How can you improve your Share of Shelf and Share of Voice?
There are certain multi-functional actions you can take to help you with visibility, organic growth, and dominating your category.
SOV: Increase ad budget
One of the easiest ways to improve your SOV and SOS is by increasing your ad budget. More budget will allow you to bid more on your ad campaigns, and be more visible. If your product is in the launch phase, it won’t have a ton of organic traffic, therefore, allocating the budget by identifying the most relevant keyword will help increase SOV.
If your product is in the growing or maturity stage, you want to track SOS and SOV to understand if your dominance for visibility is maintained as other brands would keep competing on your top keywords.
SOV: Optimize top keywords
Brands can optimize their ad campaigns to get a higher SOV while keeping the same budget. One of the ways is allocating the budget between products, keywords, and campaigns that give the most visibility. You can divide your top keywords into a set of branded, most relevant, and competitor keywords, and optimize campaigns by either bidding aggressively or reallocating budget.
- Branded keywords would make it difficult for competitors to steal your customers.
- Most relevant keywords (non-branded) would be the top keywords that are most relevant to your product or brand.
- Competitor keywords will enable you to show products on your competitors’ brand names and convert well if your product is better.
Caption: Digital Shelf in Trellis Advertising Module
For example, you are selling running shoes and identify 5 keywords using search term report including short-tail and long-tail keywords that have the most relevance to one of you running shoes for men. You can create a shelf to track the dominance of those keywords.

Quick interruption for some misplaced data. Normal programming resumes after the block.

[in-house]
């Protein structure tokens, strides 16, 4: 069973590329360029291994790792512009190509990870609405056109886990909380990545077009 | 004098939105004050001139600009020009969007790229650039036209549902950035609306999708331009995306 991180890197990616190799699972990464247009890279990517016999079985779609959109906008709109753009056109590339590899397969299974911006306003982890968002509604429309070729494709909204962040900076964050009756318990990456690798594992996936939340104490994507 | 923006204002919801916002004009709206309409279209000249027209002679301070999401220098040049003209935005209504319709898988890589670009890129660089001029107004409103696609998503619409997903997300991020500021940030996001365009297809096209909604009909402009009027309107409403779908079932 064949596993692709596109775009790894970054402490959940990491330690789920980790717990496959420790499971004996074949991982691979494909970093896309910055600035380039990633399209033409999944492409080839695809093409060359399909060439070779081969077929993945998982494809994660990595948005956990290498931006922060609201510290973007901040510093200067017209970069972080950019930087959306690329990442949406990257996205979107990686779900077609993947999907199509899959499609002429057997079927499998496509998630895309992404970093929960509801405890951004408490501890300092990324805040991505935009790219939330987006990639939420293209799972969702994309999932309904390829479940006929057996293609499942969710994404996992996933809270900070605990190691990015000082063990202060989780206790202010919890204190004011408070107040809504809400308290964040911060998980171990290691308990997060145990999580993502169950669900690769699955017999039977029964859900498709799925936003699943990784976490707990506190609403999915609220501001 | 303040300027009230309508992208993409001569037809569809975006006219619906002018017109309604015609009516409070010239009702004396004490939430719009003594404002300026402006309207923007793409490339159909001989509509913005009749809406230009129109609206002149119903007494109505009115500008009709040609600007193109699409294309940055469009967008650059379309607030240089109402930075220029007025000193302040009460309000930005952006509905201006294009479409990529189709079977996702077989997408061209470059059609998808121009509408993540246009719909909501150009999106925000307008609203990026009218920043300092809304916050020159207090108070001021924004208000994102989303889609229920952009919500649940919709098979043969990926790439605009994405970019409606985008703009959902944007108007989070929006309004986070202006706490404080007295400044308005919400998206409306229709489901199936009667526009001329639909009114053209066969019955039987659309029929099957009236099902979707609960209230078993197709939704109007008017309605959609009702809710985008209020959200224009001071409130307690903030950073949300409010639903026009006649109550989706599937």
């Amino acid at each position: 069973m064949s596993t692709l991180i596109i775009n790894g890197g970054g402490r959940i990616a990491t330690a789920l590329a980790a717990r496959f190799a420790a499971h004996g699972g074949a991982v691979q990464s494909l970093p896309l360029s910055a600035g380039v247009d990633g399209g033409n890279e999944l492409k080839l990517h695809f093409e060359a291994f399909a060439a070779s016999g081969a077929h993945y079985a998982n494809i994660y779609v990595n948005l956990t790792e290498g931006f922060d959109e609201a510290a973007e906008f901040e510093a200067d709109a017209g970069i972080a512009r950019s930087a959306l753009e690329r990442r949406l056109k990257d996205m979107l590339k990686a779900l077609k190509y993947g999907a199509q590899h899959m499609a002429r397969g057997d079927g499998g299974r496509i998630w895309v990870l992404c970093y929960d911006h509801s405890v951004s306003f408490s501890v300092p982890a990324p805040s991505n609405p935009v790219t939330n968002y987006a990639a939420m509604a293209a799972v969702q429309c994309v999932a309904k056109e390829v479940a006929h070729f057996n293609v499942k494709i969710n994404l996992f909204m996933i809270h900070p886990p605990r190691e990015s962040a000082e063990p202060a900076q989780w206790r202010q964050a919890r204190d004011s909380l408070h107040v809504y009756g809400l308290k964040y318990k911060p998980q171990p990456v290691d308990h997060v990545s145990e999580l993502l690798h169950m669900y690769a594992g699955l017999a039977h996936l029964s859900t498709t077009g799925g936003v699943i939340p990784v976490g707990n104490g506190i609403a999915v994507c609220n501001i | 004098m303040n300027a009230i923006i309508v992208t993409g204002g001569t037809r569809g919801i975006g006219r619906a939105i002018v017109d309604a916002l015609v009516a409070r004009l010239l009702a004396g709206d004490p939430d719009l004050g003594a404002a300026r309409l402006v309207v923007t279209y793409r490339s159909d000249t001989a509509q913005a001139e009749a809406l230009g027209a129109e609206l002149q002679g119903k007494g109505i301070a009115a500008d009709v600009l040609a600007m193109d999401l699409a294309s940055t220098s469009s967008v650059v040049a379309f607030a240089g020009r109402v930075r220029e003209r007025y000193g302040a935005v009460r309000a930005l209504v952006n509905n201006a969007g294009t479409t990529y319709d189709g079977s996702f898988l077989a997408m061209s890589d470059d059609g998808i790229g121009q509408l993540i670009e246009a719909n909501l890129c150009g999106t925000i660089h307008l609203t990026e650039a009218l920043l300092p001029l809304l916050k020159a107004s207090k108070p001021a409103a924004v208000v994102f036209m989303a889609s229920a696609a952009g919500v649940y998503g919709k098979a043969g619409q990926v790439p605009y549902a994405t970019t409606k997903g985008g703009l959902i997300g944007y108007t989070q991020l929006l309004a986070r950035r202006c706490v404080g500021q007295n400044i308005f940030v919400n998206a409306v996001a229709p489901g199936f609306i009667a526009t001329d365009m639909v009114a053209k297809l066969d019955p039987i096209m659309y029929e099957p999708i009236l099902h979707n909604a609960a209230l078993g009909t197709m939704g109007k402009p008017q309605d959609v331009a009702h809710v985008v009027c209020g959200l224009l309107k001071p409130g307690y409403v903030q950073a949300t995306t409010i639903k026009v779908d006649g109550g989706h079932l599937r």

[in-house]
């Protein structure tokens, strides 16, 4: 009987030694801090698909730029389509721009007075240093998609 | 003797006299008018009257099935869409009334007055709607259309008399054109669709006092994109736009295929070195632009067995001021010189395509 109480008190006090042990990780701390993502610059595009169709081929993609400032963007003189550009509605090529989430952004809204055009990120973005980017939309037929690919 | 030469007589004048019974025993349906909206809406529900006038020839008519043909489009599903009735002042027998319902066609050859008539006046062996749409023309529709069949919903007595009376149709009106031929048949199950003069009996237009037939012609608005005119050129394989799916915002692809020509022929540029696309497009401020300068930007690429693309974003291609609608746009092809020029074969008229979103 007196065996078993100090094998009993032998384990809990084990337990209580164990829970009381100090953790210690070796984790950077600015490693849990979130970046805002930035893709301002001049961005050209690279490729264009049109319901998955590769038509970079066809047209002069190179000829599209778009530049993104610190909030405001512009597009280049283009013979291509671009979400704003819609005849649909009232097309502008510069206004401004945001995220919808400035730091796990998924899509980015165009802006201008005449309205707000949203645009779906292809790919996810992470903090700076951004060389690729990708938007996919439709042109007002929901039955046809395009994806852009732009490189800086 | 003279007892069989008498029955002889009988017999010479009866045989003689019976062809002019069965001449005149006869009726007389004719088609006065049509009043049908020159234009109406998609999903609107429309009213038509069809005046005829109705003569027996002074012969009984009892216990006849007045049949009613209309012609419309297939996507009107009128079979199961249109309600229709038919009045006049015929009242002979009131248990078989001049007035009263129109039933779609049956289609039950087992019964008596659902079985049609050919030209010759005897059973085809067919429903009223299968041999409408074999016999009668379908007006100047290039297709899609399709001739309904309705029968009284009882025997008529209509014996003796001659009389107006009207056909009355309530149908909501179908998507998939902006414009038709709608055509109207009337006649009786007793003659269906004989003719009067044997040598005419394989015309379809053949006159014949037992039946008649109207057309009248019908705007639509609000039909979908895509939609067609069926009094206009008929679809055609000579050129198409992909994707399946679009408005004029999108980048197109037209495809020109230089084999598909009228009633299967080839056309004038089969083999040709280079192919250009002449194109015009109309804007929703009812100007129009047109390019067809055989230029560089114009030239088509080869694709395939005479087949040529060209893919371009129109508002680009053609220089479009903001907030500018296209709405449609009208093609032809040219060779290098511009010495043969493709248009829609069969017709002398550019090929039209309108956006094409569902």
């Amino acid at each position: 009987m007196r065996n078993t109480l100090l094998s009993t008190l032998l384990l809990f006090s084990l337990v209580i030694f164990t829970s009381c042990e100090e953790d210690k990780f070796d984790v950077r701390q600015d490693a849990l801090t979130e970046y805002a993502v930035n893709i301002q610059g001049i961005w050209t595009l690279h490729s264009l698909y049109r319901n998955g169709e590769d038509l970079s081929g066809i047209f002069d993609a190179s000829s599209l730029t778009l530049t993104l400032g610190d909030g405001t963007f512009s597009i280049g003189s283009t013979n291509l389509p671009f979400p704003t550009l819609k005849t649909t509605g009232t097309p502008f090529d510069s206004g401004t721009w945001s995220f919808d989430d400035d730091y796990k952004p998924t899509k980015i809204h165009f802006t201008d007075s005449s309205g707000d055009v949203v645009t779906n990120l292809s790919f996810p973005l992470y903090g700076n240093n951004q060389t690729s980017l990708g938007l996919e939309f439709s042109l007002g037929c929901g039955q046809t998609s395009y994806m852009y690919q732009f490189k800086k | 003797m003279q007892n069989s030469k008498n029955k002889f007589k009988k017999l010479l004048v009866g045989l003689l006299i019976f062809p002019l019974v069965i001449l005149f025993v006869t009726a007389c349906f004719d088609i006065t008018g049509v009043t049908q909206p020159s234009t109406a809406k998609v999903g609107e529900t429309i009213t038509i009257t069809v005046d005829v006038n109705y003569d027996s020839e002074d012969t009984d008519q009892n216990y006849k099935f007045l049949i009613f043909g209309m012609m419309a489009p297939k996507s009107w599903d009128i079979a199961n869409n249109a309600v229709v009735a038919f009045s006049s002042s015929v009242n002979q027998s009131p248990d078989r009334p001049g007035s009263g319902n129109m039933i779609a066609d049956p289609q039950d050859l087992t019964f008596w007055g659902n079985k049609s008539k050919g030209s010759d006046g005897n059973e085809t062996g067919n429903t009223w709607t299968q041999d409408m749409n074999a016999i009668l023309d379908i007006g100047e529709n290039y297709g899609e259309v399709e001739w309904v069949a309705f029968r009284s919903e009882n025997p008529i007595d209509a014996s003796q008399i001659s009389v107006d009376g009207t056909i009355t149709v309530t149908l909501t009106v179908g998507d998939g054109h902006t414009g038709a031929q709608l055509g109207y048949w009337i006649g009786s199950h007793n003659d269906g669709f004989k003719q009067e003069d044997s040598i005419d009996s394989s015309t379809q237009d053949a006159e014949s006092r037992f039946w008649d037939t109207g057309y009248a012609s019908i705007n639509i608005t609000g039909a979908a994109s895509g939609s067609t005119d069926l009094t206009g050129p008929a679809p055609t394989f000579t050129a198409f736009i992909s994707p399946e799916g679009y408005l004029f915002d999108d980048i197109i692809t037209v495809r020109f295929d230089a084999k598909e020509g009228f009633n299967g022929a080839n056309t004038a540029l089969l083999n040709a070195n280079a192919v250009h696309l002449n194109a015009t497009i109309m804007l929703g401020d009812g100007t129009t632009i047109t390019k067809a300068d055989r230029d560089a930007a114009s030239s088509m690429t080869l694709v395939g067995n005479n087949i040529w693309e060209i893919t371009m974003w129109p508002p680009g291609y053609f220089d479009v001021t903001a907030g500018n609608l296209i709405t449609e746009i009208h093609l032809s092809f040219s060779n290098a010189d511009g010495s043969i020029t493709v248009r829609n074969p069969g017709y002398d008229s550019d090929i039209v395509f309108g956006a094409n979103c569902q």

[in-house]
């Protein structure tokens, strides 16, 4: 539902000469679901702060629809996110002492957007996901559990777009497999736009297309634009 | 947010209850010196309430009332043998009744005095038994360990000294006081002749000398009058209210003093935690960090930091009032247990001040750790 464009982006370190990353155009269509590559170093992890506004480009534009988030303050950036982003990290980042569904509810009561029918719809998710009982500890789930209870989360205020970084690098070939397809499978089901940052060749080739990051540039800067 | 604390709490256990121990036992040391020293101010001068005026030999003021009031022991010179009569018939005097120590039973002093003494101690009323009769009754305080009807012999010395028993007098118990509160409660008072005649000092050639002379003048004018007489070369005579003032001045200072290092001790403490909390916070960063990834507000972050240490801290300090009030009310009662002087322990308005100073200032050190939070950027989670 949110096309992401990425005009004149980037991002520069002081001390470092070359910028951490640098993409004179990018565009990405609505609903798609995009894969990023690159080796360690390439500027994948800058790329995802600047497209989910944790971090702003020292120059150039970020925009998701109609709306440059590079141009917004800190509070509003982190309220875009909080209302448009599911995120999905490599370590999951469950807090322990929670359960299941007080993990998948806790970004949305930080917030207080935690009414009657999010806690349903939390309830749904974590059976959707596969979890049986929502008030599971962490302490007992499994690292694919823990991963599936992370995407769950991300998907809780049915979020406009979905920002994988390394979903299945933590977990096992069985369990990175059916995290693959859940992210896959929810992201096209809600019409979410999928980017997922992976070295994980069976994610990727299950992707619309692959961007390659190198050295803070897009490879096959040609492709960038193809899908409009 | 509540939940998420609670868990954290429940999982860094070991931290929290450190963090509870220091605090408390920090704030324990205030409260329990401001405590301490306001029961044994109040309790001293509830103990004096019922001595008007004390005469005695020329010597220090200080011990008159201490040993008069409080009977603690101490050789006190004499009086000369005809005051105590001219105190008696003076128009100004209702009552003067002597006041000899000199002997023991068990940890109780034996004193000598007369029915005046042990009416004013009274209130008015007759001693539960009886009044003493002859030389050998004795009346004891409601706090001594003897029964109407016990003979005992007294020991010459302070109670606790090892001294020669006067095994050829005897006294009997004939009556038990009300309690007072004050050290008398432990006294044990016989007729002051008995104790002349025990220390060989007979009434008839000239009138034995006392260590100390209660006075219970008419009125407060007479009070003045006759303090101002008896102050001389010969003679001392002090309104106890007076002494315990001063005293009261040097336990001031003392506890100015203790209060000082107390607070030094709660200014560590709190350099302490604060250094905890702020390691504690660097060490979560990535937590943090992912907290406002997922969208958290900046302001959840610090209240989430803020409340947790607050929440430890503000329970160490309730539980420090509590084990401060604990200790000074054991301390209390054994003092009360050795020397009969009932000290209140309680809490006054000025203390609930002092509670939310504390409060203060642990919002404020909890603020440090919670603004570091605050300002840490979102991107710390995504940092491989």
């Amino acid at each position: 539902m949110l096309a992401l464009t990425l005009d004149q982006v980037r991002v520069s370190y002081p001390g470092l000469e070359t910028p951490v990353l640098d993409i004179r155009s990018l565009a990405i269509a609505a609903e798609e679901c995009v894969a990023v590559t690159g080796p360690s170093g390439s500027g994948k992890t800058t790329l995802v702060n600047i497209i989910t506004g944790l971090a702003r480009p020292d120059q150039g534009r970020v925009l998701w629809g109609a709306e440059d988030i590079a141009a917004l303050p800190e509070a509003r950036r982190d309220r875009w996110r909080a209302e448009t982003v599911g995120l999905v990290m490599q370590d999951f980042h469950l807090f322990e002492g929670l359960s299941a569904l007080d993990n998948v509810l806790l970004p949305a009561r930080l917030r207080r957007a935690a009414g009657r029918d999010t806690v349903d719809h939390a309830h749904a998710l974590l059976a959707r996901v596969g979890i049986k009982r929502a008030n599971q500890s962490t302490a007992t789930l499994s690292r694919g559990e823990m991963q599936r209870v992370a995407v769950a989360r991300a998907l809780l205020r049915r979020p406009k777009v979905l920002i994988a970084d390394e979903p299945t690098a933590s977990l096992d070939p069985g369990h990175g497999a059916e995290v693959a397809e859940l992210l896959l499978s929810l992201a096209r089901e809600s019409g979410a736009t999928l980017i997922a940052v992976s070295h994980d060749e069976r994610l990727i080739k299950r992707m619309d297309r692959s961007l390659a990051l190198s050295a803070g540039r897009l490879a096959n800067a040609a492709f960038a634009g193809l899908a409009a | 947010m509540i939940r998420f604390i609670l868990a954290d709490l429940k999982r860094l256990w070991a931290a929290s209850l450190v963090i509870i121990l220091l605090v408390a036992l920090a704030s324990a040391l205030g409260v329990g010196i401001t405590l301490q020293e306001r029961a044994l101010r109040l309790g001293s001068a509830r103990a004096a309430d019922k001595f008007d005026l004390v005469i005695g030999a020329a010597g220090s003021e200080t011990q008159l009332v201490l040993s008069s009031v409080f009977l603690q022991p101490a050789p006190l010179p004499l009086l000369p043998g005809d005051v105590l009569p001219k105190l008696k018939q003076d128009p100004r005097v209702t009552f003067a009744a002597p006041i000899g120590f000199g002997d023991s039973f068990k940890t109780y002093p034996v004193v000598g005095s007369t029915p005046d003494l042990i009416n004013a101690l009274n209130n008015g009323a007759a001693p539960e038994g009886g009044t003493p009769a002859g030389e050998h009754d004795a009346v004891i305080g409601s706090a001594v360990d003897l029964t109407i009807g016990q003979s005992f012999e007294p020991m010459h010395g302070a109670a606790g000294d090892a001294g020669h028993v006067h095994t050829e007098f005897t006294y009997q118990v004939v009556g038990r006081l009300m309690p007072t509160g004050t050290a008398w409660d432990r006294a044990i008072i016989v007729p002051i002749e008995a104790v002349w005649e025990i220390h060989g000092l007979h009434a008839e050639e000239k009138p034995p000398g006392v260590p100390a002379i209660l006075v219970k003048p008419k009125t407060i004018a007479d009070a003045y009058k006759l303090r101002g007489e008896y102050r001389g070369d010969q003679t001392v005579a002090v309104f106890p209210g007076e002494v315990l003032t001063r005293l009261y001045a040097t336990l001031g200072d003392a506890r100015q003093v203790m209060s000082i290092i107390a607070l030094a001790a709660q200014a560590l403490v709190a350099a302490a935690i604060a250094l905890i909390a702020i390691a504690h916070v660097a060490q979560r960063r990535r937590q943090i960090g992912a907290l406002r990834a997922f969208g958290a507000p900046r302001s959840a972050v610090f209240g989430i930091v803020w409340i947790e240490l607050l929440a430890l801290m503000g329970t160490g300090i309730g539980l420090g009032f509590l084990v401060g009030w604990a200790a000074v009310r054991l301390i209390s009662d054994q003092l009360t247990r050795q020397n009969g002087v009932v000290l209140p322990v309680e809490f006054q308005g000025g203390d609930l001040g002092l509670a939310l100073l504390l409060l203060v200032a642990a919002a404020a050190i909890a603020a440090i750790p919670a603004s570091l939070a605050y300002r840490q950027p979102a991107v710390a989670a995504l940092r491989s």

To test SOV, you can create an ad campaign on the targeted keywords. Similarly, you can also optimize those keywords in the product listing for organic growth or SOS.
SOS: Improve the conversion rate
If the conversion rate is high, SOS will significantly improve. Conversion rates are a huge factor in organic ranking. When a customer is more likely to buy your product after a search query, the Amazon A9 algorithm takes it as a strong signal to improve ranking.
Better organic ranking will improve visibility, and take some pressure off the sponsored ad to dominate the SOS. Improving the conversion rate allows you to allocate a budget to other campaigns that require a budget to dominate a category. Overall, a better conversion rate can help you increase SOS and SOV for products that do not have enough visibility.
How to monitor your Share of Voice and Share of Shelf?
Tracking your SOV and SOS for several keywords, products, and campaigns can be time-consuming. The most effective way to monitor both metrics is by using data analytics tools that automatically take input from your organic and paid traffic to build data visualizations.
Trellis’ eCommerce merchandising platform provides Share of Voice and Share of Shelf for the first page and above the fold (top 8 results).
You can view a snapshot of your Share of Voice and Share of Shelf.
Or you can view a time of both metrics to understand your dominance on your top keywords targeted.
You can instantly understand how your brand or products perform against the competitors and what actions to take in case your SOV or SOS drops.
Trellis offers more metrics for your brands and competitors to help you understand your market share:
- Average ranking position
- Ranking keywords
- Price range
- Average product rating
- Average number of reviews
- Number of listed ads
- Average ad position
By consistently tracking your Amazon SOV and SOS on Amazon, you can assess your market share and dominance in a category or keyword search. Combining market share analysis with other KPIs such as ROAS can put your brand in a stronger position to make better decisions.
If you want to learn more about our platform, book a demo with our experts.